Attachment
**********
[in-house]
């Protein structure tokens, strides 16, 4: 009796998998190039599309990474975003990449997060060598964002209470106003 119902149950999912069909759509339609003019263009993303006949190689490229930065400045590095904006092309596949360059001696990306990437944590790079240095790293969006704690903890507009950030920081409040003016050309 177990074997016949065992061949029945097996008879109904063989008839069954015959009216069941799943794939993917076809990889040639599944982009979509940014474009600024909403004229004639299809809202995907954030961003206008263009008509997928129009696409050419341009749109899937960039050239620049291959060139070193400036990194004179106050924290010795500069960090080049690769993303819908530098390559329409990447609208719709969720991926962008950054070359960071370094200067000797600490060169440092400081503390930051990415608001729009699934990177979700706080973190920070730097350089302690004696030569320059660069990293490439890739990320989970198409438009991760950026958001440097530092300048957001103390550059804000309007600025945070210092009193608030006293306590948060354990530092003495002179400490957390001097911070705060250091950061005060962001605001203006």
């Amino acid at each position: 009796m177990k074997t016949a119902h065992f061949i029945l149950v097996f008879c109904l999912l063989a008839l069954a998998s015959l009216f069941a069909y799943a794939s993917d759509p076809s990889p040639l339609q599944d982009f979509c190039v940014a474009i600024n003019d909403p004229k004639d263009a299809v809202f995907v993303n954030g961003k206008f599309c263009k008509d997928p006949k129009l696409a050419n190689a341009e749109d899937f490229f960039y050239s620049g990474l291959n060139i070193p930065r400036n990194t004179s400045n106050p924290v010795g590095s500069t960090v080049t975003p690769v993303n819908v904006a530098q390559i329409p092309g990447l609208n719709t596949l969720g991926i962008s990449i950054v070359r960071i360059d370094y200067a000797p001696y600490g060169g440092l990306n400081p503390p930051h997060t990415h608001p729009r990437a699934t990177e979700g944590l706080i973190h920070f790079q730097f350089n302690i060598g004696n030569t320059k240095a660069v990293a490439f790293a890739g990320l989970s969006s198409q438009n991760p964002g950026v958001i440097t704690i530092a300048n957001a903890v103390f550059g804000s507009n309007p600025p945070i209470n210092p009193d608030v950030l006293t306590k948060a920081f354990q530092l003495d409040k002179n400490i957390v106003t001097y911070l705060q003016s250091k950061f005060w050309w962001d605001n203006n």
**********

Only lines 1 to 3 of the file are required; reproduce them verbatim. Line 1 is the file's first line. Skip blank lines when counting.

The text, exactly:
[in-house]
């Protein structure tokens, strides 16, 4: 009796998998190039599309990474975003990449997060060598964002209470106003 119902149950999912069909759509339609003019263009993303006949190689490229930065400045590095904006092309596949360059001696990306990437944590790079240095790293969006704690903890507009950030920081409040003016050309 177990074997016949065992061949029945097996008879109904063989008839069954015959009216069941799943794939993917076809990889040639599944982009979509940014474009600024909403004229004639299809809202995907954030961003206008263009008509997928129009696409050419341009749109899937960039050239620049291959060139070193400036990194004179106050924290010795500069960090080049690769993303819908530098390559329409990447609208719709969720991926962008950054070359960071370094200067000797600490060169440092400081503390930051990415608001729009699934990177979700706080973190920070730097350089302690004696030569320059660069990293490439890739990320989970198409438009991760950026958001440097530092300048957001103390550059804000309007600025945070210092009193608030006293306590948060354990530092003495002179400490957390001097911070705060250091950061005060962001605001203006």
């Amino acid at each position: 009796m177990k074997t016949a119902h065992f061949i029945l149950v097996f008879c109904l999912l063989a008839l069954a998998s015959l009216f069941a069909y799943a794939s993917d759509p076809s990889p040639l339609q599944d982009f979509c190039v940014a474009i600024n003019d909403p004229k004639d263009a299809v809202f995907v993303n954030g961003k206008f599309c263009k008509d997928p006949k129009l696409a050419n190689a341009e749109d899937f490229f960039y050239s620049g990474l291959n060139i070193p930065r400036n990194t004179s400045n106050p924290v010795g590095s500069t960090v080049t975003p690769v993303n819908v904006a530098q390559i329409p092309g990447l609208n719709t596949l969720g991926i962008s990449i950054v070359r960071i360059d370094y200067a000797p001696y600490g060169g440092l990306n400081p503390p930051h997060t990415h608001p729009r990437a699934t990177e979700g944590l706080i973190h920070f790079q730097f350089n302690i060598g004696n030569t320059k240095a660069v990293a490439f790293a890739g990320l989970s969006s198409q438009n991760p964002g950026v958001i440097t704690i530092a300048n957001a903890v103390f550059g804000s507009n309007p600025p945070i209470n210092p009193d608030v950030l006293t306590k948060a920081f354990q530092l003495d409040k002179n400490i957390v106003t001097y911070l705060q003016s250091k950061f005060w050309w962001d605001n203006n």